He does so by getting back to the basics.    To Genesis.  In the creation story, we heard God pronounce, “it is good” on all the phases of creation.  And then, speaking of the man, he says “it is not good that man should be alone.  I will make him a helper to be his partner.”  A helper, in the Hebrew, is a world that is otherwise only used in reference to God.  This is a creative, equal partnership that God intends.  In other words, it is God’s creative intention that the couple would be together as partners as helpers, sharing.  That they would form something new together, apart for the families that reared them, for the purposes of creating something new, to sustain the creation that God has put into play.  This is a powerful mission that God has given couples that have come together.    Those of you who have heard me speak at weddings might recall that like to speak of the power of such unions.  That something new is created that did not exist before.  Something pregnant ! with power for change and new life and new possibilities.  It is a place where history is created and even changed.

Something new is created.  Something that tends toward wholeness.  That is Jesus’ goal here, I think.  That is his intent, that these things which tend toward wholeness, which have been blessed by God, should be honored and held sacred.  Is it not the message of Jesus that we should have wholeness and new life in him?  Is it not the message of Jesus that we should be a new creation?  Here, he is pointing to a consequence of that creation.   This is the man who says love your neighbor, even love your enemies.  Share with each other, lift up.  Serve each other.  Sacrifice.  Heal.  Anoint.  Pray.  Do these things together.  It is the drawing together in his  name that Jesus seeks, and when that is broken or undermined, there he stands in warning.

And that which contends against wholeness, friends, that which breaks apart, that which separates is sin.  Some wise man once remarked that the ideal community was created in Adam and Eve, but we of our time live with marriage after the fall.

You see, divorce is only the result.  Much happens before it.  Things break down.  People fail.  Divorce only confirms it.  It is the sin of broken promises, disrespect, even disregard for the challenges that such a union impose.  Often, divorce is a failure to struggle with God for the sake of the union.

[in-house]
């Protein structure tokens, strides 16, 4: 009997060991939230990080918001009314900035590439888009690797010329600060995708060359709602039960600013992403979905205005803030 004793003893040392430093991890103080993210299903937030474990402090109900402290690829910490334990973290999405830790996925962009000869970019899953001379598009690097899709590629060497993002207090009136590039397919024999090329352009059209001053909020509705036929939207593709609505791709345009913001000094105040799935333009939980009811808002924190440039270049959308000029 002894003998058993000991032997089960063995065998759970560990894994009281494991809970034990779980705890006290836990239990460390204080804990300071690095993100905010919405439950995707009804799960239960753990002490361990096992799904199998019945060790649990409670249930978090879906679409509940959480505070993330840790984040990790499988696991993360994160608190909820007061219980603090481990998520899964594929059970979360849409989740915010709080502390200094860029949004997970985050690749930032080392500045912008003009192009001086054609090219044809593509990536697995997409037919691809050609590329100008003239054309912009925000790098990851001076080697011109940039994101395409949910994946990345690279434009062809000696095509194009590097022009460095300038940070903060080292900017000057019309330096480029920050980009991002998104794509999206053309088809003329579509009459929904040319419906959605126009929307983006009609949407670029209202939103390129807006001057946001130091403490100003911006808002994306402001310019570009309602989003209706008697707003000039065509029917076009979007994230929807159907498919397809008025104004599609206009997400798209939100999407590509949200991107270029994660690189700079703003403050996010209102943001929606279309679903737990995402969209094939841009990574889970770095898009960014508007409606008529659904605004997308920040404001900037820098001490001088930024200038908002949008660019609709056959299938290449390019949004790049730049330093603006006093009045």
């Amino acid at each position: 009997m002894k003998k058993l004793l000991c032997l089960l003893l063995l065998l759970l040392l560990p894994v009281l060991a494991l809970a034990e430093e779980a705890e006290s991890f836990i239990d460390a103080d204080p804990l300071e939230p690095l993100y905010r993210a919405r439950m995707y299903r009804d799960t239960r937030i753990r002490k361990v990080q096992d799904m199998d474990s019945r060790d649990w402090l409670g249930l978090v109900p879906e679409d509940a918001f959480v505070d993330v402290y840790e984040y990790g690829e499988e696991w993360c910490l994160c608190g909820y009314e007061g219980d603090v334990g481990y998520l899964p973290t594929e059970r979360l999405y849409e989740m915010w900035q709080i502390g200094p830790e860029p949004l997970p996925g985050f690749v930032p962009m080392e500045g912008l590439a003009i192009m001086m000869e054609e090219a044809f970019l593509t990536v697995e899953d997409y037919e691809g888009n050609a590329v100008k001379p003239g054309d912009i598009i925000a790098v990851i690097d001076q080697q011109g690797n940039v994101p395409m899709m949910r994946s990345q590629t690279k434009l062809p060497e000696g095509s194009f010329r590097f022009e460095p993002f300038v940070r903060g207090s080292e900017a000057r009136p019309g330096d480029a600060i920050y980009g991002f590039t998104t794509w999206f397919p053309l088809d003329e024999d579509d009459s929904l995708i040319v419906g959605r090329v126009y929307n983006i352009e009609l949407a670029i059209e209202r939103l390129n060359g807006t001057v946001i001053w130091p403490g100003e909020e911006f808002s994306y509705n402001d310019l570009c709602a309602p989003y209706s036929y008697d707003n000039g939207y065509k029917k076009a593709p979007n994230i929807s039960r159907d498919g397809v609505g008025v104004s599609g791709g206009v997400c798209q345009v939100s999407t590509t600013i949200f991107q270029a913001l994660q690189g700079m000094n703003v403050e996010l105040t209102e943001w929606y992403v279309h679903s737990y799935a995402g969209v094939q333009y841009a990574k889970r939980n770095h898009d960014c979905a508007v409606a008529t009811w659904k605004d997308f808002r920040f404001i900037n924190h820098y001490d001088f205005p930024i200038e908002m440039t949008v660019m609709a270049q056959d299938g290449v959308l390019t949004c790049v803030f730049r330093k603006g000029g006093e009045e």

And things are broken.  And it hurts.  And often the wounds are deep, maybe permanent.  Either the wounds of rejection, or guilt.

Yet, some divorces are inevitable, even preferable.  If a man beats his wife like a rented mule, he has squandered his vows and defied God.  That same with verbal and emotional abuse.  And in my view, he has no claim to hold her to a promise that he has broken with rage and hatred.  If one so disregards his or her promises of fidelity that they routinely and unrepentantly cheat on their spouse, then they have no claim to the perseverance of the one they have betrayed.  And after careful consideration, when the effects of continuing a marriage are found to be more destructive to our welfare than ending it, we choose divorce, the lesser of the evils in a fallen and imperfect world.   But that does not mean there is no pain, no need for healing, no need for repentance, no need for forgiveness.

For, is it not also, the promise of our Lord, is it not also fundamental to his ministry and our faith, fundamental to our getting from moment to moment, that if we come to him with a repentant heart, that if we bring our brokenness to the foot of his cross, he will touch us with his healing hand?

Those whose relationships have persevered need to thank God for grace.  Those who have suffered the failure of these relationships need to seek our Lord’s touch.  And neither should stand between the other and God in criticism or resentment.

At the end of our gospel lesson today, Jesus commands the disciples to bring him the children, to not forbid their coming into his presence.  It says he touched them.  Well, when Mark speaks of Jesus touching people, most always means he healed them.  These children were probably sick, runny noses, dirty diapers, coughing, crying.   In need.  And he touched them.  That is how he is.  That is what he does.  Those who stand in the midst of a shattered marriage, who have found themselves sick with pain or guilt from divorce, can receive that same healing touch.  They need it.  Jesus will give it.  Let us not, like the disciples, try to prevent it.




Copyright (c) 2003 by Pastor Robert J. Rasmus